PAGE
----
Monday, May 2, 2011

Puzzle persists for 'degradeable' plastics: Eco-friendly plastics disintegrate, but might just linger in the environment.

The environmentally friendly version of polythene might not be so friendly after all.

Polyethylene is one of the most widely used materials in the world, and the discarded plastic bag has become one of the most potent symbols of human impact on the environment. As worries over the vast scale of waste from this plastic has grown, so has the use of purportedly 'degradable' forms of it.

Adding transition metals such as iron and cobalt can promote the oxidation of the ethylene polymers and claims for the degradability or biodegradability of these materials are widespread on food packaging and plastic bags. But a review published last week in Environmental Science & Technology1, notes that there is no evidence that 'degradable polyethylenes' are actually all they suggest.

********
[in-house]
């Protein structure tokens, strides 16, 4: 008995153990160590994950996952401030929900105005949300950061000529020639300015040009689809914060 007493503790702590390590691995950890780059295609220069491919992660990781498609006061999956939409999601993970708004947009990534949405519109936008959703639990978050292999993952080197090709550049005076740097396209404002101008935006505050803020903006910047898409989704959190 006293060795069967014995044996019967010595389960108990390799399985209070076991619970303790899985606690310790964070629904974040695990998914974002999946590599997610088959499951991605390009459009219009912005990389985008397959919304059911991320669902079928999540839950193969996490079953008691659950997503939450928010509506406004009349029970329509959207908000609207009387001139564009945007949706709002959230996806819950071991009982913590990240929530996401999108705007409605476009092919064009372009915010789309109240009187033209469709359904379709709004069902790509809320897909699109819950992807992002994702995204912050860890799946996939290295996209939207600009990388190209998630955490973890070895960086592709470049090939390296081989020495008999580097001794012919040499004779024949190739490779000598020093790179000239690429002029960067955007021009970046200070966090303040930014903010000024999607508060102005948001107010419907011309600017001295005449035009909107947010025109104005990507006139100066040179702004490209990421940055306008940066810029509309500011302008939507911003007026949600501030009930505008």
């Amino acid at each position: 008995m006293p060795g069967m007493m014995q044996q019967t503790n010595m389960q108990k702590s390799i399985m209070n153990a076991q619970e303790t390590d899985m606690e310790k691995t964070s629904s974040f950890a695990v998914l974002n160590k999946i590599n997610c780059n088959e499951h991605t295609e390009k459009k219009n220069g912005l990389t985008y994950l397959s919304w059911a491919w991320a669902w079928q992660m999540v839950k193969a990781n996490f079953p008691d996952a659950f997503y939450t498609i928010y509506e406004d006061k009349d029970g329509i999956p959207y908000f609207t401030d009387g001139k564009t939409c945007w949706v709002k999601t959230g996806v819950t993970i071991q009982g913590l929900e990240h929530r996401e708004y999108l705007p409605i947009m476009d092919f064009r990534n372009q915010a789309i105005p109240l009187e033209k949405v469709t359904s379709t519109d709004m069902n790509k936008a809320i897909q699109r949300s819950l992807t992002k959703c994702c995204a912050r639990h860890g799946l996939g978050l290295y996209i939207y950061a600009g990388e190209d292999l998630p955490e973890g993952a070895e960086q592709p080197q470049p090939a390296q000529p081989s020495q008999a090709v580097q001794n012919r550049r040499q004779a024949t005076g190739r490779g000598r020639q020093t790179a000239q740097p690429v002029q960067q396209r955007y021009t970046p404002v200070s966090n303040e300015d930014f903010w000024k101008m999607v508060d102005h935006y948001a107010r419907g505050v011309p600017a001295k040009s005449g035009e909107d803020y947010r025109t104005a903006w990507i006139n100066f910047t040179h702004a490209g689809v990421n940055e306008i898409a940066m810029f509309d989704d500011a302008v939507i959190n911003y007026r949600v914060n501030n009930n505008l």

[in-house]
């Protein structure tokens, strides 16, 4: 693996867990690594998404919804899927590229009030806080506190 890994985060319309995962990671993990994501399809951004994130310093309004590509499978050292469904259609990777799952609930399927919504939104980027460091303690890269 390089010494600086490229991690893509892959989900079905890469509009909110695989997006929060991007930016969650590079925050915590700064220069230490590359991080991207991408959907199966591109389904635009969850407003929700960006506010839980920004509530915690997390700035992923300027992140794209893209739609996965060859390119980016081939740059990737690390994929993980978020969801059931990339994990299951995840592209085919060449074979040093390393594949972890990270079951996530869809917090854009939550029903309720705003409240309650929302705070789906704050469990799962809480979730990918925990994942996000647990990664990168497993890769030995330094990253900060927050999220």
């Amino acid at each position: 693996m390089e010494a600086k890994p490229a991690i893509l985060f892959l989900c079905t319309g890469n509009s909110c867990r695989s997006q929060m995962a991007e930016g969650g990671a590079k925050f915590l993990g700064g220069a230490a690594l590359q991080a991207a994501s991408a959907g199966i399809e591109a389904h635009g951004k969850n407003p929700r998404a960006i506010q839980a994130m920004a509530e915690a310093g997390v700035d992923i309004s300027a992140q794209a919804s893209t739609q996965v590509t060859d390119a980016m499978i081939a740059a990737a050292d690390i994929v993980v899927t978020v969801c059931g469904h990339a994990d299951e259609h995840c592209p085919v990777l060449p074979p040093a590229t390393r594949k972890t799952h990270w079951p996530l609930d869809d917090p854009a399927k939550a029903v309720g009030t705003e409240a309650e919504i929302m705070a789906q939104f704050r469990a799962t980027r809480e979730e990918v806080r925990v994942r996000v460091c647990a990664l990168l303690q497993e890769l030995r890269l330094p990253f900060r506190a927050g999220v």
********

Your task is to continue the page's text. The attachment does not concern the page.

Although it is clear that 'degradable' plastic bags, for example, will fall apart in the environment, the resulting fragments can persist for a long time, and there are no long-term studies on these pieces. A key issue is that products can be described as biodegradable without reference to the timescale it takes them to fully biodegrade. (read more)